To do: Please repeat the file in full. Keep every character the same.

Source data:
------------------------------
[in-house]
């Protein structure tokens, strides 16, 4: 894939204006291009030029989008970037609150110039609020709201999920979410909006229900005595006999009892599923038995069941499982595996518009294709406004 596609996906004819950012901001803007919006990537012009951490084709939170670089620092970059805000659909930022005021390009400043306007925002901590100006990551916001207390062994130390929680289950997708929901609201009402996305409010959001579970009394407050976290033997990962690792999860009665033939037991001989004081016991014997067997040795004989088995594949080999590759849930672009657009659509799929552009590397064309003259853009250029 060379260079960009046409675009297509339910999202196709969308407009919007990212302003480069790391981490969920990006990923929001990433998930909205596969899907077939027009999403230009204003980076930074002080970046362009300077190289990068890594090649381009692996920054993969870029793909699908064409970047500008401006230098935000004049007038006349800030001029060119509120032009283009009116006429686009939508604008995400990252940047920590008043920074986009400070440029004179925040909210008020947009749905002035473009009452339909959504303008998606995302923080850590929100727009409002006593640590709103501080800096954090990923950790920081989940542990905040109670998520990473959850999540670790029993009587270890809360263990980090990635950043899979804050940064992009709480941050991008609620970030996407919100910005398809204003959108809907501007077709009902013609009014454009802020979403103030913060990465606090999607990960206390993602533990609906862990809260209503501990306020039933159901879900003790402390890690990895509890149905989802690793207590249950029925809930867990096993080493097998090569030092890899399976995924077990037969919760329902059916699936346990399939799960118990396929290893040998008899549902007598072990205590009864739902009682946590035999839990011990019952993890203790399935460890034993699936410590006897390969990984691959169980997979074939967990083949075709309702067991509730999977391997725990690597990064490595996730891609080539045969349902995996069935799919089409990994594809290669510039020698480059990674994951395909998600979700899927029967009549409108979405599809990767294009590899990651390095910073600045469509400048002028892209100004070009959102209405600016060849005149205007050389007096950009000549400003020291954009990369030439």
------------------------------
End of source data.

[in-house]
């Protein structure tokens, strides 16, 4: 894939204006291009030029989008970037609150110039609020709201999920979410909006229900005595006999009892599923038995069941499982595996518009294709406004 596609996906004819950012901001803007919006990537012009951490084709939170670089620092970059805000659909930022005021390009400043306007925002901590100006990551916001207390062994130390929680289950997708929901609201009402996305409010959001579970009394407050976290033997990962690792999860009665033939037991001989004081016991014997067997040795004989088995594949080999590759849930672009657009659509799929552009590397064309003259853009250029 060379260079960009046409675009297509339910999202196709969308407009919007990212302003480069790391981490969920990006990923929001990433998930909205596969899907077939027009999403230009204003980076930074002080970046362009300077190289990068890594090649381009692996920054993969870029793909699908064409970047500008401006230098935000004049007038006349800030001029060119509120032009283009009116006429686009939508604008995400990252940047920590008043920074986009400070440029004179925040909210008020947009749905002035473009009452339909959504303008998606995302923080850590929100727009409002006593640590709103501080800096954090990923950790920081989940542990905040109670998520990473959850999540670790029993009587270890809360263990980090990635950043899979804050940064992009709480941050991008609620970030996407919100910005398809204003959108809907501007077709009902013609009014454009802020979403103030913060990465606090999607990960206390993602533990609906862990809260209503501990306020039933159901879900003790402390890690990895509890149905989802690793207590249950029925809930867990096993080493097998090569030092890899399976995924077990037969919760329902059916699936346990399939799960118990396929290893040998008899549902007598072990205590009864739902009682946590035999839990011990019952993890203790399935460890034993699936410590006897390969990984691959169980997979074939967990083949075709309702067991509730999977391997725990690597990064490595996730891609080539045969349902995996069935799919089409990994594809290669510039020698480059990674994951395909998600979700899927029967009549409108979405599809990767294009590899990651390095910073600045469509400048002028892209100004070009959102209405600016060849005149205007050389007096950009000549400003020291954009990369030439």